The United Nations (UN)’s Secretary-General Antonio Guterres has stressed the urgency of attempts needed to end the appalling plight of Rohingya Muslims in Myanmar.
“The dramatic movement of hundreds of thousands of refugees from Myanmar to Bangladesh is a worrying escalation in a protracted tragedy and a potential source of instability in the region, and radicalization,” Guterres said late Monday addressing leaders at a meeting on the sidelines of the Association of Southeast Asian Nations (ASEAN) annual summit in the Philippines’ capital of Manila.
Among those leaders was Myanmar’s Aung San Suu Kyi.
The ASEAN event has reportedly refused to discuss the tragedy in Myanmar in a serious manner even though at least two leaders have reportedly raised the issue at the event.
Earlier reports said that a draft of the statement to be issued at the conclusion of the ASEAN summit fails to mention the mass flight of Rohingya Muslims from Myanmar’s Rakhine State, where they face government-sanctioned violence at the hands of military soldiers and Buddhist mobs.
One paragraph of the communiqué — drawn up by the Philippines, the current chair of the 10-member bloc that includes Myanmar — mentions the importance of humanitarian relief provided for victims of natural disasters in Vietnam and a recent urban battle with militants in the Philippines, as well as “affected communities” in northern Rakhine State.
Moreover, the draft fails to offer any details regarding conditions in northern Rakhine or use the term Rohingya for the persecuted Muslim minority. Suu Kyi has reportedly asked foreign leaders to avoid that word. The mostly-Buddhist government in Myanmar views the Rohingya as illegal migrants from Bangladesh and refuses to recognize them as citizens despite the community’s historical presence in the country.
Some members of ASEAN, particularly Muslim-majority Malaysia, have voiced concern. However, in keeping with ASEAN’s principle of non-interference in the internal affairs of one another, the issue seems to have been put aside at the summit.
In September, however, Malaysia disavowed a statement issued by the Philippines on behalf of ASEAN’s foreign ministers as misrepresenting “the reality” since it did not identify the Rohingya as an affected community in Rakhine.
Tillerson expected in Myanmar
Meanwhile, US Secretary of State Rex Tillerson plans to travel to Myanmar on Wednesday to meet Suu Kyi, as well as army chief General Min Aung Hlaing.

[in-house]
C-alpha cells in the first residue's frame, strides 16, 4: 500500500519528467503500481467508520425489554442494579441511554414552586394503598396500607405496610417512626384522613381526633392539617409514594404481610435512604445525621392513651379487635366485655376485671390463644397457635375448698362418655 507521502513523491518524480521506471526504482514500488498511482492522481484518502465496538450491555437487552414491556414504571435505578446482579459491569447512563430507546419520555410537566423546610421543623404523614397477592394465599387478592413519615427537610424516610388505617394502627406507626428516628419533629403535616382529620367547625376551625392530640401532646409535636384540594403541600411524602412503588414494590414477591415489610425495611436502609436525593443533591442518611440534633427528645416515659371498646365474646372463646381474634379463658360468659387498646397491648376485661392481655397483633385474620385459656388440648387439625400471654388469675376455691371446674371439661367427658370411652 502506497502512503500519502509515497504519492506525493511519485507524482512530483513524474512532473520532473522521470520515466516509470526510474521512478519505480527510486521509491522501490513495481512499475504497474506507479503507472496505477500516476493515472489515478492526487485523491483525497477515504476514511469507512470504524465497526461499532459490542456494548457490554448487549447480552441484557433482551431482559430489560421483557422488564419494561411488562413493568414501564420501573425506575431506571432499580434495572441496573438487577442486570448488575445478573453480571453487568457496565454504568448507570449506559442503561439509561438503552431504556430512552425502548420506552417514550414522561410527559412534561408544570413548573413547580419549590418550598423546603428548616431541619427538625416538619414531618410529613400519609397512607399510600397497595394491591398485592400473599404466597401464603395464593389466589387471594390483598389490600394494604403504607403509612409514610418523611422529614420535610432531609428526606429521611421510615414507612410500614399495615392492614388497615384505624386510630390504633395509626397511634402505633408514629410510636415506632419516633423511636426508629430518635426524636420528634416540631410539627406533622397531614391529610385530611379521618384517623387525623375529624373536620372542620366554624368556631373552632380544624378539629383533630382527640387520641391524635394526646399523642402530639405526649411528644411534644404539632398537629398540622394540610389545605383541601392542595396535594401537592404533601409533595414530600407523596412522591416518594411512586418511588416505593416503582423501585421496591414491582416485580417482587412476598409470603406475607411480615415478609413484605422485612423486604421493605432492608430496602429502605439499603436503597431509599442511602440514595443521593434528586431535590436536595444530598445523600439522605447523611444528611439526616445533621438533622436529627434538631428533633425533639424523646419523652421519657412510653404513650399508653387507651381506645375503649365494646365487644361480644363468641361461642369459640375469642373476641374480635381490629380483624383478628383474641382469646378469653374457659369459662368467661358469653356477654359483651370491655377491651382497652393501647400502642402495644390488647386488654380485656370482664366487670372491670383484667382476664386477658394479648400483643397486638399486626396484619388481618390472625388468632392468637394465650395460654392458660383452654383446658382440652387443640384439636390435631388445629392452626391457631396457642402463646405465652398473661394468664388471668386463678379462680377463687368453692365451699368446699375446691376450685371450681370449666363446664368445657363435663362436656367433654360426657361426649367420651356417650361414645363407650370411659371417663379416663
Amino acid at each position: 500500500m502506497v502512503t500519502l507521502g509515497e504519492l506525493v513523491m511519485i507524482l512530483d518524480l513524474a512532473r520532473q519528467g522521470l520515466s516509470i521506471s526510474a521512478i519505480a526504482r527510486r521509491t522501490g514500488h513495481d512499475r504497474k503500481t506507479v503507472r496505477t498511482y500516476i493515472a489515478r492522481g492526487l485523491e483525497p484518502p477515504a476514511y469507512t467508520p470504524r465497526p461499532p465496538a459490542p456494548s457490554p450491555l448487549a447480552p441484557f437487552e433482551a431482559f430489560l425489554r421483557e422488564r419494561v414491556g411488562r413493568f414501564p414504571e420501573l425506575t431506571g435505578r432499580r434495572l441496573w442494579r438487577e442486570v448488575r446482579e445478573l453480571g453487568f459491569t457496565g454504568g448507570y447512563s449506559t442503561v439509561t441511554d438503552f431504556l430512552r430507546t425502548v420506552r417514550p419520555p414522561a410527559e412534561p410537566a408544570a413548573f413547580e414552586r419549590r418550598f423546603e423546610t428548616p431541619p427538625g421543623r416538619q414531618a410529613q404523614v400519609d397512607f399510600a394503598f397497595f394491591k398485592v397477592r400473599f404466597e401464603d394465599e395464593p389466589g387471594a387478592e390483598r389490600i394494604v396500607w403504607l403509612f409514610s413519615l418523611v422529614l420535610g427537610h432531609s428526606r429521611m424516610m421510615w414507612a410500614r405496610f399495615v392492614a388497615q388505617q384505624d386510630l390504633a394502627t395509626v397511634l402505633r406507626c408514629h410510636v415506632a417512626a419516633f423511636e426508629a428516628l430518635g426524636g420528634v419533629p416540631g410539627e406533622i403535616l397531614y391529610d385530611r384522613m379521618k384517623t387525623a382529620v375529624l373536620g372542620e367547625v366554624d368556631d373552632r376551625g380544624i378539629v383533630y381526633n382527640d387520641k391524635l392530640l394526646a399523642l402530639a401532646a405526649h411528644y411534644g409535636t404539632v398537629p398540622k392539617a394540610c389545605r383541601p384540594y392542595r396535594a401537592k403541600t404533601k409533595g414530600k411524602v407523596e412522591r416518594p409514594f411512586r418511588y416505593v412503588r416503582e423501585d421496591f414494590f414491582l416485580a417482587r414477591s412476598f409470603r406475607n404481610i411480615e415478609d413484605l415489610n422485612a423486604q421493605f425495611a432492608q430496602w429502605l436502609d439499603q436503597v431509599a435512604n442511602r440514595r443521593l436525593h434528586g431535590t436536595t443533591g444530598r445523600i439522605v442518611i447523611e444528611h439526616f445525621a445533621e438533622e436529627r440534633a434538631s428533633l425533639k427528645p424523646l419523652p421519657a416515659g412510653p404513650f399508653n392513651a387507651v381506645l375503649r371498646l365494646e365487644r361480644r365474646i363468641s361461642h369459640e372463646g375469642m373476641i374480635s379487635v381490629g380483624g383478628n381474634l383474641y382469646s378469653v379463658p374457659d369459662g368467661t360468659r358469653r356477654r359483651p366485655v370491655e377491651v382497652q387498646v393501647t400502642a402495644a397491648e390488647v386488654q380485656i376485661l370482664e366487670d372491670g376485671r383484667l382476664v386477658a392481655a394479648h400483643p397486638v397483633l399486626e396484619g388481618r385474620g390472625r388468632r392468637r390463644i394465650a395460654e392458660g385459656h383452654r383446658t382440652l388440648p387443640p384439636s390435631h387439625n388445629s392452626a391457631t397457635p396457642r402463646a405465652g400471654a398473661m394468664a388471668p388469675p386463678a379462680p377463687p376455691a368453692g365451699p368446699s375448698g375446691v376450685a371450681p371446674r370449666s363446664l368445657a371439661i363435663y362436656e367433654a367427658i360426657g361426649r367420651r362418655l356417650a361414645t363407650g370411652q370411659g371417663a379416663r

He is reportedly expected to adopt a firm tone with military leaders there, whom he has deemed “responsible” for the crisis facing the Rohingya.
“The world can’t just stand by and be witness to the atrocities that are being reported in that area,” Tillerson said last month.
But it was unclear how Washington planned to back up its words with action. So far, the State Department has merely strengthened a few punitive measures aimed at Myanmar’s army.
Amnesty International mocks Myanmar military probe
Separately, human rights group Amnesty International has scoffed at a Myanmar military probe into the atrocities against Rohingya Muslims, describing it as a “whitewash” and calling for the UN and independent investigators to be allowed into the country.
“Once again, Myanmar’s military is trying to sweep serious violations against the Rohingya under the carpet,” Amnesty’s regional director for Southeast Asia and the Pacific, James Gomez, declared in a statement released late Monday.
“There is overwhelming evidence that the military has murdered and raped Rohingya and burned their villages to the ground,” it added.
Accusations of organized mass rape and other crimes against humanity were also leveled at the Myanmar military on Sunday by yet another senior UN official, who had toured camps in Bangladesh, where Rohingya refugees have taken shelter.
Myanmar’s military has consistently protested its innocence, and on Monday it posted the findings of an internal probe on the Facebook page of its commander in chief, Senior General Min Aung Hlaing.
It said it had found no instances where its soldiers had shot and killed Rohingya villagers, or raped women and tortured prisoners. It denied that security forces had torched Rohingya villages or used “excessive force.”
More than 600,000 Rohingya have fled Myanmar to Bangladesh since late last year. That exodus sharply rose after August 25, when a crackdown on the Rohingya intensified in Rakhine.